How we change what others think, feel, believe and do
Phantasy vs. Fantasy
Phantasy is a state of mind of an infant child during the early stages of development.
They are largely unconscious in that they are not differentiated from conscious reality. In their early, pre-linguistic existence, infants differentiate little, if at all, between reality and imagination.
Phantasies stem from genetic needs, drives and instincts. They appear in symbolic form in dreams, play and neuroses.
They are constructed from internal and external reality, modified by feelings, and emotions, and then projected into both real and imaginary objects.
Phantasies are the means by which infants make sense of the external world and hence relate to it through Projection and Introjection.
In Klein’s concept, phantasy emanates from within and imagines what is without, it offers an unconscious commentary on instinctual life and links feelings to objects and creates a new amalgam: the world of imagination. Through its ability to phantasize the baby tests out, primitively ‘thinks’ about, its experiences of inside and outside. (Mitchell, 1986)
Fantasy is a reverie, a daydream, an imagined unreality that anyone can create.
We fantasize consciously about future possibilities and fulfilment of our basic needs and wishes.
Fantasies may well include elements of the deeper unconscious phantasies.
Klein was particularly interested in the early psychological development. She saws phantasies as prime motivators and thus as important forces for development.
For Klein, unconscious phantasies underlie not only dreams but all thought and activity, both creative and destructive, including the expression of internal object relations. They modify external events, investing them with significance.
"Infantile feelings and phantasies leave, as it were, their imprints on the mind, imprints that do not fade away but get stored up, remain active, and exert a continuous and powerful influence on the emotional and intellectual life of the individual" (Klein:1975:290)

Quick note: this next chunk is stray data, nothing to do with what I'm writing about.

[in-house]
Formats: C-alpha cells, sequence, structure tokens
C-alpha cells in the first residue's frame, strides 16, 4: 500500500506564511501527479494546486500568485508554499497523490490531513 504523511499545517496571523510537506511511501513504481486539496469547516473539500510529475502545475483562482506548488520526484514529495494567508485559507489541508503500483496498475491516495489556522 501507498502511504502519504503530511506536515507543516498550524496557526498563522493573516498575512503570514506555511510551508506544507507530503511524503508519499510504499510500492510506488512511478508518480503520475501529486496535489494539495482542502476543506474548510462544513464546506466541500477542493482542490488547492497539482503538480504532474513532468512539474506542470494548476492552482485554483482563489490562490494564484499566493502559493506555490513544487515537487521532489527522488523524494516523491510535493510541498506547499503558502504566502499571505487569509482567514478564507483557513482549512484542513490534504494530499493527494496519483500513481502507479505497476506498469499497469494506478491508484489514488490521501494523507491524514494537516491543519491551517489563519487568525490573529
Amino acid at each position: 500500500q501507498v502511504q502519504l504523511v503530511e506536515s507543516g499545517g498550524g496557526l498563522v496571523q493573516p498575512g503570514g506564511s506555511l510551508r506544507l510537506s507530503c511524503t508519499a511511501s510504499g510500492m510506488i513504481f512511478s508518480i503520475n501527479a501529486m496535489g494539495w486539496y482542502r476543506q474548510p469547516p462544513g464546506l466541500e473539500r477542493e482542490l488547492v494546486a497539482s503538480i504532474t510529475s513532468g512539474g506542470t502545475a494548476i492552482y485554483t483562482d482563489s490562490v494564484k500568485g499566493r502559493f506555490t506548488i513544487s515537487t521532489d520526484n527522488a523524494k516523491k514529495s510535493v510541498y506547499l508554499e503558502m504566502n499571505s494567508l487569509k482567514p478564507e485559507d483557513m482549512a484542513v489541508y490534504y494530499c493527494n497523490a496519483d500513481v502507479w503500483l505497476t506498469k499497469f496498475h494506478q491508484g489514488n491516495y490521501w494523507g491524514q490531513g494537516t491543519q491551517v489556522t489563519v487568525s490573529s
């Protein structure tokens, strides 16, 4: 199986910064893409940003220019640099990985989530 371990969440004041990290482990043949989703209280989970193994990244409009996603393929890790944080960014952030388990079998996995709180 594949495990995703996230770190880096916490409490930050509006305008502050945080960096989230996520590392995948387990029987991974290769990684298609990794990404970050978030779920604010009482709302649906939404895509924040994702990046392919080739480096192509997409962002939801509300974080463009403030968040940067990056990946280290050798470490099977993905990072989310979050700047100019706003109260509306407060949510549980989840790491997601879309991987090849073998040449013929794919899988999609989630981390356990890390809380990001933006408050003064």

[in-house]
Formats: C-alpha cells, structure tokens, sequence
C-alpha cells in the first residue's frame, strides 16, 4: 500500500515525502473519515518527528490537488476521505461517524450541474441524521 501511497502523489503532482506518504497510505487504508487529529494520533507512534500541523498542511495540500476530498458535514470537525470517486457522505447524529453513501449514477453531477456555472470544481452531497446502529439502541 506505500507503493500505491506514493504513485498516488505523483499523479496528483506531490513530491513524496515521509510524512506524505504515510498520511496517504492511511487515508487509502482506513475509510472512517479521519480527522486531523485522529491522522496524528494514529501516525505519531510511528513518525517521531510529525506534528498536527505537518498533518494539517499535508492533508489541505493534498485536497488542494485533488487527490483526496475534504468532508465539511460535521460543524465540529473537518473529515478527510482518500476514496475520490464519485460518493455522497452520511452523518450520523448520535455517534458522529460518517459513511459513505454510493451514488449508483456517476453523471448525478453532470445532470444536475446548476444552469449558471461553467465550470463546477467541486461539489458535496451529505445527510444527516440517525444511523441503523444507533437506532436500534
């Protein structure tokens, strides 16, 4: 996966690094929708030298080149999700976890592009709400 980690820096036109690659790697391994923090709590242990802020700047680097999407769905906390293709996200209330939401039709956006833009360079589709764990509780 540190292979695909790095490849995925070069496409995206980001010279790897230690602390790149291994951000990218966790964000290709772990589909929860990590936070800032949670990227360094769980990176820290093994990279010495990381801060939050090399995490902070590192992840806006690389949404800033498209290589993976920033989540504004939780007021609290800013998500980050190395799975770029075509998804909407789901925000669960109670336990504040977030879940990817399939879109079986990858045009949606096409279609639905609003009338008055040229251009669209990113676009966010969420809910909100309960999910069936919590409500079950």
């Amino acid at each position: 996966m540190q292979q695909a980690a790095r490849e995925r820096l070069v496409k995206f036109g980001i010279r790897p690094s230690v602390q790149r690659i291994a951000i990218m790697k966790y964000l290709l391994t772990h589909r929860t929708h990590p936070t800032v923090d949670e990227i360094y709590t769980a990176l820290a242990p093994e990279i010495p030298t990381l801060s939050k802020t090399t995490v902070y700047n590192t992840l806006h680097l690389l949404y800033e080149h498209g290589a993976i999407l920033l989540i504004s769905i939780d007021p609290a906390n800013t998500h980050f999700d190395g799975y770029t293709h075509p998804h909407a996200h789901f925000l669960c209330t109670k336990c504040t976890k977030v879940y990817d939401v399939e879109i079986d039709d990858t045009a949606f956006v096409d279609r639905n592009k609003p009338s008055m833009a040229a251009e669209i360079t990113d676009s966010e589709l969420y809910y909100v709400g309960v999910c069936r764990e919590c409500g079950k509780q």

Phantasies satisfy instincts by converting them into ideas and images. Hunger leads to a phantasy of an object that can satisfy it.
Phantasies come from instincts that border physical and psychical activities and are thus experienced both physically and mentally. For example a child who sucks its thumb is enacting the phantasy of feeding. Satisfying experiences are re-enacted internally through phantasies.
Phantasy enables the ego to perform its most basic function of establishing object relations. A world of good and bad objects are thus constructed through a process of projection and introjection between the external and internal worlds. Phantasy thus allows us to construct both our own identity and also, through projection, the construction of Others.
Phantasies develop in and into play, and Klein used 'play therapy' to learn about the early development of infants as a more effective method than Freud's use of free association.
Phantasies continue through childhood and into adult life.
"Phantasies - becoming more elaborate and referring to a wider range of objects and situations - continue throughout development and accompany all activities; they never stop playing a great part in all mental life" (Klein:1997:251)
Freud recognized phantasies, but looked to the unconscious wish as the prime mover. He saw phantasies as imagined fulfilments of frustrated wishes. Klein puts phantasies beneath unconscious wishes, rather than alongside them.
Clarke, S. (2002) From Aesthetics to Object Relations: Situating Klein in the Freudian Uncanny. Free Associations. 8 (4) No 48. pp. 547-560
Klein, M (1975) Love, Guilt and Reparation and Other Works 1921-1945. London: Karnac Books
Klein, M (1997) Envy and Gratitude and Other Works 1946-1963. London: Vintage
Mitchell J. (1986) The Selected Melanie Klein. London: Penguin Books
Spillius, E.B. (2001). Freud and Klein on the concept of phantasy. International Journal of Psychoanalysis. 2001 Apr;82(Pt 2):361-7
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